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20 October 2019

Adventures in the Terraform DSL, Part IX: Data sources

by Alex Harvey

Part IX of my blog series on the Terraform DSL, where I look at data sources.


This post is about Terraform data sources, also known as data resources, a feature that was introduced in Terraform 0.7 in May 2016 written by Martin Atkins. In here, I look at the history, motivation and usage of this important feature.


A data source a.k.a. data resource looks and behaves much like an ordinary resource, but presents a read-only view of dynamic data that comes from outside of Terraform.

The data that is made available in this way is called fetched data because it is “fetched” during the refresh stage of the Terraform lifecycle. It should not be confused with computed data that is generated by resources like the random_id that we saw earlier in this series. Computed data is created by Terraform during the apply stage of the lifecycle.

The first data source: terraform_remote_state

Before I get to data sources, I want to distinguish them from the logical resources that they grew out of. To do that I’ll look at the very first data source that was added in Terraform, the terraform_remote_state resource. Here is the example from the Terraform 0.6 docs:

resource "terraform_remote_state" "vpc" {
  backend = "atlas"
  config {
    path = "hashicorp/vpc-prod"

resource "aws_instance" "foo" {
  // ...
  subnet_id = "${terraform_remote_state.vpc.output.subnet_id}"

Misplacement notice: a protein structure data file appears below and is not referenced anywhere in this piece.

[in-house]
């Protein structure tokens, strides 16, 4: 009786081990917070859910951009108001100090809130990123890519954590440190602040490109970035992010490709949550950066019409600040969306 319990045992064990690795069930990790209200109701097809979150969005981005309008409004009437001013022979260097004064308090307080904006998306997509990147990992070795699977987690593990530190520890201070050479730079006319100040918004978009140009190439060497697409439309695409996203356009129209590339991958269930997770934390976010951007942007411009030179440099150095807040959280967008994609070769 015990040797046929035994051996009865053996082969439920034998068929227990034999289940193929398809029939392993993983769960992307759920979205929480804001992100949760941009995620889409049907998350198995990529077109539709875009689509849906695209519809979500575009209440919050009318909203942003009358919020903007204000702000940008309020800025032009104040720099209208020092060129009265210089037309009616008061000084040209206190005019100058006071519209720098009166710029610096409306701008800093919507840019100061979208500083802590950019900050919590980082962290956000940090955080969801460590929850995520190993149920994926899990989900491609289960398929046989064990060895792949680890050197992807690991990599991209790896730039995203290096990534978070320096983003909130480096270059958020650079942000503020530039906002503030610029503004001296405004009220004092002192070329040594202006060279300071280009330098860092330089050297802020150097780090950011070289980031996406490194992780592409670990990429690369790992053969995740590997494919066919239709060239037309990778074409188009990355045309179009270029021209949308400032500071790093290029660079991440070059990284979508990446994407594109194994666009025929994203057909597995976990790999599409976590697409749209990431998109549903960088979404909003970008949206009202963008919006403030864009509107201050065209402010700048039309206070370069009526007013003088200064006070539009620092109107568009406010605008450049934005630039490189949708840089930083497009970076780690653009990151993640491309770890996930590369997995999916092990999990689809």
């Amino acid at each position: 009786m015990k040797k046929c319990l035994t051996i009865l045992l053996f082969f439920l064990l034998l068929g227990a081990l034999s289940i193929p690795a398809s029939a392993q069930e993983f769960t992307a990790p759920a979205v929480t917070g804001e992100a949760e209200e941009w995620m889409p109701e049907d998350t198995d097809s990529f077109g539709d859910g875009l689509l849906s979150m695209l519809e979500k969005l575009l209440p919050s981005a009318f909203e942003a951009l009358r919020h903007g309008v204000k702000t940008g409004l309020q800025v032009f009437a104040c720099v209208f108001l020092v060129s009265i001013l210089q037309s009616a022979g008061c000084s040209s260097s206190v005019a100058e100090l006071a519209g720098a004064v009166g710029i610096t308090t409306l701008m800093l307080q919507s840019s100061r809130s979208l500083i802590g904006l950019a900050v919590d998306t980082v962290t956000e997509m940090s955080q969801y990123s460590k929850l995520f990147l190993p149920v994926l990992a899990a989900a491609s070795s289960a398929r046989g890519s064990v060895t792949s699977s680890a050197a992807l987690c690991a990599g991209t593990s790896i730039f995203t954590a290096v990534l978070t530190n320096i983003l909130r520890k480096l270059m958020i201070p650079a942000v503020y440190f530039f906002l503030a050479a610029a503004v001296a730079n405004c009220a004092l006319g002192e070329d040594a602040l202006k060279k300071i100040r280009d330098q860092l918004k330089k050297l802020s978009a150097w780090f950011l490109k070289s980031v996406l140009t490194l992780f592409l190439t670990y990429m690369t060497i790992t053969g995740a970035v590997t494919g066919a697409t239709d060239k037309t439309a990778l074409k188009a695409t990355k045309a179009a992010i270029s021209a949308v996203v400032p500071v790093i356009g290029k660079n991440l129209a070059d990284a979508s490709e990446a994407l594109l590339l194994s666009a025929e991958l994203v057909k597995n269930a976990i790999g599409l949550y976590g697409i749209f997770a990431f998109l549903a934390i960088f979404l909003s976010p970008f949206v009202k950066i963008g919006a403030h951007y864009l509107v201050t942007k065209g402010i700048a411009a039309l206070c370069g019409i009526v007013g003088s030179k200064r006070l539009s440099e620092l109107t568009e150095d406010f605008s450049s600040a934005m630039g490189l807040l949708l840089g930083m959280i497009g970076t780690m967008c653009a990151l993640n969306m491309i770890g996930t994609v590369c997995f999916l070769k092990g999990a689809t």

This was a logical resource, a resource that “contributes to Terraform state but does not manage an external resource”. Implemented as a logical resource, it was less clear to the reader that, in this case, remote state was a source of data rather than a managed resource.

In Terraform 0.7, this resource was changed to be the first data source. Instead of the resource declaration, it became this:

data "terraform_remote_state" "vpc" {
  backend = "atlas"
  config {
    name = "hashicorp/vpc-prod"

resource "aws_instance" "foo" {
  // ...
  subnet_id = data.terraform_remote_state.vpc.subnet_id // 0.12 syntax here.

The key differences in usage are:

I found it helpful to study the actual commit that changed this first data source from a logical resource. It makes it clearer that under the hood, a data source really is just a special resource that is read-only. The data source still returns under the hood a Resource schema:

func dataSourceRemoteState() *schema.Resource {
  return &schema.Resource{
    Read: dataSourceRemoteStateRead,

    Schema: map[string]*schema.Schema{
      "backend": &schema.Schema{
        Type:     schema.TypeString,
        Required: true,

      "config": &schema.Schema{
        Type:     schema.TypeMap,
        Optional: true,

      "output": &schema.Schema{
        Type:     schema.TypeMap,
        Computed: true,

Data source examples

Let’s look more at how they’re actually used. One common use of the data sources is to fetch an AWS AMI via the aws_ami data source. Here is how you can fetch an Amazon Linux 2 AMI ID: